"The British soldiers are amoral, one stating upon departure that he does not consider the lives of any on both sides the equivalent of that of a single British soldier, while some Brits are openly sympathetic to the Arab side–allowing an enraged mob to break through their lines to get at the Jews."

David M. Kimmel, The Jewish Advocate: "The need to touch on pivotal events makes this at times seem like history’s 'greatest hits,' although the personal stories provide a narrative thread tying it all together. Combining the individual stories with the historical record, Chouraqui tries to end on a hopeful note. Both sides suffered, but if the personal friendships can be expanded to the national level, perhaps the seeds of peace can finally take root. It’s an optimistic, perhaps naïve, vision. Still,O Jerusalem says we have to try.

"Ian Holm is surprising, yet credible, as David Ben-Gurion, putting refugees off the boat into immediate military training because he has no choice. They are literally fighting for their lives."

Michael Sragow, Baltimore Sun: "I came away with three memorable moments. In one, Ian Holm overcomes the distraction of his billowing, David Ben-Gurion hair to embody galvanizing-crisis leadership as he enlists European refugees fresh off the boat to expand his army. In another, a Jordanian soldier asks an Israeli to see his fortifications -- and the Jewish soldier opens his makeshift uniform to reveal his severe wounds. And in [an] acting triumph, a female warrior (Maria Papas) responds to the Jewish hero's kiss and vow of love with a heartbreaking mixture of ecstasy and melancholy, knowing he's setting off on a risky visit to his Arab friend. Throughout, Papas, as a woman who was forced to be a whore for the Nazis, creates a character as spectral as she is fleshy and emotionally complicated; she gives a marvelous, haunting performance. She convinces you that the protagonist would marry her at the brink of death."

Frederic and Mary Ann Brussat, Spirituality and Practice: "O Jerusalem presents an unbiased overview of the historic struggle between the Arabs and the Jews in the battle for control of the holy city from 1946 to 1948. The drama is based on the bestselling novel by Larry Collins and Dominique Lapierre. To all those — Jews, Muslims and Christians — who yearn for peace in Jerusalem, this is a hopeful and helpful movie that points out that the ties of brotherly love can outlast the winds of war and overcome the culture of revenge and racial hatred that animates the conflict between Israelis and Palestinians.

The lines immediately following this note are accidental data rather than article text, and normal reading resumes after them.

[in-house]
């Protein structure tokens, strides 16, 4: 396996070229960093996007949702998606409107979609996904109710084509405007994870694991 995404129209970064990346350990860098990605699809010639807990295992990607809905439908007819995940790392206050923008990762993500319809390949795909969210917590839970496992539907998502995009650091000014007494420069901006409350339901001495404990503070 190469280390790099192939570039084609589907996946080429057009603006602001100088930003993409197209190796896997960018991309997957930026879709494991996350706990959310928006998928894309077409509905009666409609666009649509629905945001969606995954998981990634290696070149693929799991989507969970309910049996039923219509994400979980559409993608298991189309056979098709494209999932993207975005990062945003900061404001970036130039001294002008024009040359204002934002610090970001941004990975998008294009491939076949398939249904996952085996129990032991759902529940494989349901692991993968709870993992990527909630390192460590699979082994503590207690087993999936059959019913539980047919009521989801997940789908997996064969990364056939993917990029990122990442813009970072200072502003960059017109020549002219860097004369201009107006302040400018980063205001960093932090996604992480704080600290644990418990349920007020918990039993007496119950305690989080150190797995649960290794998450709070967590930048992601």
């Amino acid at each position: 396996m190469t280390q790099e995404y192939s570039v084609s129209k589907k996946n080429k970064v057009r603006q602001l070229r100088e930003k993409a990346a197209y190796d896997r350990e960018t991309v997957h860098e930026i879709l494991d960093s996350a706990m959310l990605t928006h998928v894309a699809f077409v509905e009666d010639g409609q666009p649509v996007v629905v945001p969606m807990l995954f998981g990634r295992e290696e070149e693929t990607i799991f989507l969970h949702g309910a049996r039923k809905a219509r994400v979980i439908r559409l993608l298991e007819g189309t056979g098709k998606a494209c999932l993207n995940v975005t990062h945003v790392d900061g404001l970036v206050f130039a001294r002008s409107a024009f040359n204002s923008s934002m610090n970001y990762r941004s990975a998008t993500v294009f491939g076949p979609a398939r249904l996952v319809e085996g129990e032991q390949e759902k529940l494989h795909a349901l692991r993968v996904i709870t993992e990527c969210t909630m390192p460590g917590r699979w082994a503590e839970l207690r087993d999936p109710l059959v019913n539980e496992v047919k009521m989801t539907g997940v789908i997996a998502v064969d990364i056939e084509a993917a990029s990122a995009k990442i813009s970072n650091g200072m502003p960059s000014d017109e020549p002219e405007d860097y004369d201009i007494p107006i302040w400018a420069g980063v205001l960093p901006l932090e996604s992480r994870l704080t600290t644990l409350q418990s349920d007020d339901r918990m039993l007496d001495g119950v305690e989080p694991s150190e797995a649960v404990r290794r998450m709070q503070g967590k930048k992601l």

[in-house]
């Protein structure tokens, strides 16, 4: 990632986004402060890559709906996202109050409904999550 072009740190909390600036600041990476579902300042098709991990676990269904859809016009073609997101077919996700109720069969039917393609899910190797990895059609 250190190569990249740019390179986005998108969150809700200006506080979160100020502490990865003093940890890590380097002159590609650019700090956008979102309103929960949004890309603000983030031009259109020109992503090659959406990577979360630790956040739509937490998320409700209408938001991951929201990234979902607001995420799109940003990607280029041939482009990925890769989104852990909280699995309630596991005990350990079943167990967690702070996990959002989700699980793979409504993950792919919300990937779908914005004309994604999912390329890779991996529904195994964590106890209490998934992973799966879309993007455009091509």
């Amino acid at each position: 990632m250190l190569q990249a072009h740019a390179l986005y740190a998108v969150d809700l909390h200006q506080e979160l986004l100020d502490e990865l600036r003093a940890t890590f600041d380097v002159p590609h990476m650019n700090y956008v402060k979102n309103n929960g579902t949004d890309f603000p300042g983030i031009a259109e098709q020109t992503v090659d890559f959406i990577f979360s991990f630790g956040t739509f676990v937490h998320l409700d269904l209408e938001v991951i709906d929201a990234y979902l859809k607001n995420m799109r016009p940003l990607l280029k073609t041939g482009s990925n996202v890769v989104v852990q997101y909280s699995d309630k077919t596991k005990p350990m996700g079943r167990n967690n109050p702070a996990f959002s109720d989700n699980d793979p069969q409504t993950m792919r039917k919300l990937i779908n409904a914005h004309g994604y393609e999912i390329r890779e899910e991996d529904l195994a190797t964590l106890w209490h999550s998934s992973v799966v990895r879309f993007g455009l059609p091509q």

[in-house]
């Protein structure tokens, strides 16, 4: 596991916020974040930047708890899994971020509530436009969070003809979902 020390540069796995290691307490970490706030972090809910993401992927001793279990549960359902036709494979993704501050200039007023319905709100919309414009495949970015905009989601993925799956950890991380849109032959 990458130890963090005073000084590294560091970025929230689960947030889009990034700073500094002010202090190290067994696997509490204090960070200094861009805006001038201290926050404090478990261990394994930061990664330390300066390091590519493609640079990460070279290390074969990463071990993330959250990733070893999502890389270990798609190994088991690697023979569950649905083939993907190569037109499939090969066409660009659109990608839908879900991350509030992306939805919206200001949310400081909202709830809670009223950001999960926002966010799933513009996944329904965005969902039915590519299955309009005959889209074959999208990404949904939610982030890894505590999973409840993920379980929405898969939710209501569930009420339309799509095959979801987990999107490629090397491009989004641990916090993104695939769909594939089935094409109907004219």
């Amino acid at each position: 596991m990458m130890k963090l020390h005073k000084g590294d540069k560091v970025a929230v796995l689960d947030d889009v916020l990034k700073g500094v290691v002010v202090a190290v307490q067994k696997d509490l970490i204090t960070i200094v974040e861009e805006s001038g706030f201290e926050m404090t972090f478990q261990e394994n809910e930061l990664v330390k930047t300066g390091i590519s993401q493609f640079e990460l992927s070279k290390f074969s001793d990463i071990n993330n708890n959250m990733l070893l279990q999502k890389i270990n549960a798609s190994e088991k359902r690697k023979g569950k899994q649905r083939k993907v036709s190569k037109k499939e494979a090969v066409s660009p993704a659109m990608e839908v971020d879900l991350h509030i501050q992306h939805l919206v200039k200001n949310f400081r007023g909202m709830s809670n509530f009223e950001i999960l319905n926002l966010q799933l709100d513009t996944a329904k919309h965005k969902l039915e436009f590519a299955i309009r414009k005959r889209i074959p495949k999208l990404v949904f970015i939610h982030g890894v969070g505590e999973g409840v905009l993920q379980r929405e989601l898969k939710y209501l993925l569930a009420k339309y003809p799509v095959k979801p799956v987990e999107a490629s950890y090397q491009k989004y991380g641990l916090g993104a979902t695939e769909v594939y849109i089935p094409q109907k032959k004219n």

"Perhaps the most touching sequence of all is the depiction of the ceasefire mandated by Western powers on June 11, 1948. One minute Arab and Jewish fighters are shooting at each other, and in the next, they are embracing and taking care of each other. Unfortunately, this cease fire lasted for less than a month. The film ends with an invocation from the Psalm of David: 'Call for peace in Jerusalem. May peace reign on its ramparts and posterity in its palaces.'"

Susan Kandell, Pop Syndicate: "I won't soon forget thee, O Jerusalem. O Jerusalem is an epic drama that attempts to recreate the historic struggle surrounding the creation of the State of Israel in 1948. The film is based on historical accounts from the 1972 best-selling novel of the same title written by Larry Collins and Dominique Lapierre. The book has been read by 50 million readers and saluted by the international press as the first impartial book about the birth of the State of Israel and the beginnings of the Israeli-Arab conflict.

"[This film is] a wonderful introduction to the birth of Israel; a sort of Israel for Dummies. Bring a friend and when it’s over, be prepared to 'talk amongst yourselves.' If it spurs discussion, then it has accomplished a task greater than just educating and entertaining.

"I was thrilled to have a phone conversation with one of the principal actors in the film, Tovah Feldshuh. She admitted that it was difficult to condense so much history into an hour and a half, but she felt that even that wouldn’t alter the effectiveness of the message of the movie, that we must foster relationships. 'That’s our only hope,' she said.

"Feldshuh is a supporter of Seeds of Peace, a non-profit, non-political organization that helps teenagers from regions of conflict. According to their website, Seeds of Peace (founded in 1993) is dedicated to empowering young leaders with the leadership skills required to advance reconciliation and coexistence. For her work on behalf of peace, she was the recipient of the Eleanor Roosevelt Humanitas Award and the Israel Peace Medal."

Tasha Robinson, Chicago Tribune: "O Jerusalem aims for even-handedness and generally achieves it; the Jewish cause gets more screen time, but the film attempts to humanize both sides by focusing on Bobby and Said’s emblematic broken relationship and the way their personal regrets battle with their commitment to friends, family and country."

Viewers' Ratings:
As of Februaru 27, 2008, more than 72.1% of the 337 folks who rated O Jerusalem at The Internet Movie Database gave it thumbs up, with 24.3% rating it a perfect 10 and the overall average rating being 6.7 out of 10. All demographic groups liked the film, with the most enthusiastic being people 17 and younger(rating it 9.9 out of 10), men 18-29 (6.9) and people 45 and older (6.6).

Praise From a Paris Professor:"
Dr. Jacques Coulardeau, University of Paris (The Sorbonne): "The film is admirable because it follows the historical situation through the eyes of a few young people who knew and loved one another deeply before coming to Palestine: one Arab, three Jews and one Christian. Here is the film we had all hoped would come one day."

Major Cast and Crew Credits and Awards: